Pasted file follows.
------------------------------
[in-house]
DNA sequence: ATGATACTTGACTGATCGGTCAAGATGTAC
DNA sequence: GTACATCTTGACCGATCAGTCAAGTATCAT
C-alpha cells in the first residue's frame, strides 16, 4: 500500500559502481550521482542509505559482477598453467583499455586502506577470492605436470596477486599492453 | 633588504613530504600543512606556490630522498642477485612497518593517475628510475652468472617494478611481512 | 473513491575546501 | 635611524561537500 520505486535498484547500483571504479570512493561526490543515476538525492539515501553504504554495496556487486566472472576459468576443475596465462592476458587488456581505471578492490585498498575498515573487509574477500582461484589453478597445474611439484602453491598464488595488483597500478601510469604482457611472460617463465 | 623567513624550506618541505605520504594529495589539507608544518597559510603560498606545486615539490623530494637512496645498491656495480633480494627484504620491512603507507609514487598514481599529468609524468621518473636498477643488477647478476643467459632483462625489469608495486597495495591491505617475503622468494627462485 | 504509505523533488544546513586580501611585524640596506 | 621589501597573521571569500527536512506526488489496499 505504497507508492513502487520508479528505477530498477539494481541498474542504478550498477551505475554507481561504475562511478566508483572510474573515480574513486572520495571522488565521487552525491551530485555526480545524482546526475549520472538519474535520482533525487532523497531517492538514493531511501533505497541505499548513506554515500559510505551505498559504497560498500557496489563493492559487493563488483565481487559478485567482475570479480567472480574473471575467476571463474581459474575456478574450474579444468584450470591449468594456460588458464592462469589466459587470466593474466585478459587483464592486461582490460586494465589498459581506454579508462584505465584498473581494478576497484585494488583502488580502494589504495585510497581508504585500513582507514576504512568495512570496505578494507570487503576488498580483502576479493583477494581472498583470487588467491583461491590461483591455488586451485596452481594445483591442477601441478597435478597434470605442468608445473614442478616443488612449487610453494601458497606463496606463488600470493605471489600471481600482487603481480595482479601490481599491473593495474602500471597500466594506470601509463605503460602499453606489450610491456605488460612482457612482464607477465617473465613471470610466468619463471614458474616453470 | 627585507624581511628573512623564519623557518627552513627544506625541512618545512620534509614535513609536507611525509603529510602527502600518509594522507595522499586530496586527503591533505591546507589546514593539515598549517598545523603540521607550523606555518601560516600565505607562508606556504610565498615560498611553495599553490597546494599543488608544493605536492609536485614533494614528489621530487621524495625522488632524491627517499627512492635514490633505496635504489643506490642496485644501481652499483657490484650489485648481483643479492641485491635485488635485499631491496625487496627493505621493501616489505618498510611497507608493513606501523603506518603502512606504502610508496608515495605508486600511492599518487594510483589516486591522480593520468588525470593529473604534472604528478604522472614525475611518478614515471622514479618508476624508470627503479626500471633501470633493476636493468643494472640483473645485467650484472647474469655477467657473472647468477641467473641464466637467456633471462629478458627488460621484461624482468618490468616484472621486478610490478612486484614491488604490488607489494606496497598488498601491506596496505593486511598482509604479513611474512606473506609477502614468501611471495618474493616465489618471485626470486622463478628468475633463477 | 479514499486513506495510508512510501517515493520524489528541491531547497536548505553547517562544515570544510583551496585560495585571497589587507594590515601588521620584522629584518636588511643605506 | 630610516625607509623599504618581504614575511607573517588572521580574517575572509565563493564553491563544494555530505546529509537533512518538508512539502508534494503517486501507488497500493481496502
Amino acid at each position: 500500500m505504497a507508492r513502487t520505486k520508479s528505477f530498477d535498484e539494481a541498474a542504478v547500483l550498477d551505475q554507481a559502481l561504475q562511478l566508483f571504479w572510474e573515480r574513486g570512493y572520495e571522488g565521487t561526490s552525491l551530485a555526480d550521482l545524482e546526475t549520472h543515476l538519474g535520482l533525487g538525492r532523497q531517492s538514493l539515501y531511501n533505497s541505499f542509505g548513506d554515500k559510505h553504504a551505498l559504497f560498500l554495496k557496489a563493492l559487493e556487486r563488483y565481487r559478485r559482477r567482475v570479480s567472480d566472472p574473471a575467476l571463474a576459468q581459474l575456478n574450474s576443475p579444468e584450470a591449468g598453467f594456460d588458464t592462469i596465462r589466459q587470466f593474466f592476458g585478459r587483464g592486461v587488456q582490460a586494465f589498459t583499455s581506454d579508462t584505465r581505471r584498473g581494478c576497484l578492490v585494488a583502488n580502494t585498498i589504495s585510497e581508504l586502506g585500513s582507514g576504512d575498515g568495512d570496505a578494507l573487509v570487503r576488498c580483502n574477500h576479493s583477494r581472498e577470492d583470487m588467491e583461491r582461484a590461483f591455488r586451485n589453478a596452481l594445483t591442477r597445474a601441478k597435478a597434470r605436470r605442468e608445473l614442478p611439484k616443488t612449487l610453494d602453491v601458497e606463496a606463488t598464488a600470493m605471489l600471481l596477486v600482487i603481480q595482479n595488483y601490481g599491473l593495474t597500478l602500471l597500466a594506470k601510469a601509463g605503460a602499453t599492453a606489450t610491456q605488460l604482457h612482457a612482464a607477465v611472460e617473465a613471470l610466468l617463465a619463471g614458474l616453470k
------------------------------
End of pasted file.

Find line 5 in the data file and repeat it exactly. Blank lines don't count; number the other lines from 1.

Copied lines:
Amino acid at each position: 500500500m505504497a507508492r513502487t520505486k520508479s528505477f530498477d535498484e539494481a541498474a542504478v547500483l550498477d551505475q554507481a559502481l561504475q562511478l566508483f571504479w572510474e573515480r574513486g570512493y572520495e571522488g565521487t561526490s552525491l551530485a555526480d550521482l545524482e546526475t549520472h543515476l538519474g535520482l533525487g538525492r532523497q531517492s538514493l539515501y531511501n533505497s541505499f542509505g548513506d554515500k559510505h553504504a551505498l559504497f560498500l554495496k557496489a563493492l559487493e556487486r563488483y565481487r559478485r559482477r567482475v570479480s567472480d566472472p574473471a575467476l571463474a576459468q581459474l575456478n574450474s576443475p579444468e584450470a591449468g598453467f594456460d588458464t592462469i596465462r589466459q587470466f593474466f592476458g585478459r587483464g592486461v587488456q582490460a586494465f589498459t583499455s581506454d579508462t584505465r581505471r584498473g581494478c576497484l578492490v585494488a583502488n580502494t585498498i589504495s585510497e581508504l586502506g585500513s582507514g576504512d575498515g568495512d570496505a578494507l573487509v570487503r576488498c580483502n574477500h576479493s583477494r581472498e577470492d583470487m588467491e583461491r582461484a590461483f591455488r586451485n589453478a596452481l594445483t591442477r597445474a601441478k597435478a597434470r605436470r605442468e608445473l614442478p611439484k616443488t612449487l610453494d602453491v601458497e606463496a606463488t598464488a600470493m605471489l600471481l596477486v600482487i603481480q595482479n595488483y601490481g599491473l593495474t597500478l602500471l597500466a594506470k601510469a601509463g605503460a602499453t599492453a606489450t610491456q605488460l604482457h612482457a612482464a607477465v611472460e617473465a613471470l610466468l617463465a619463471g614458474l616453470k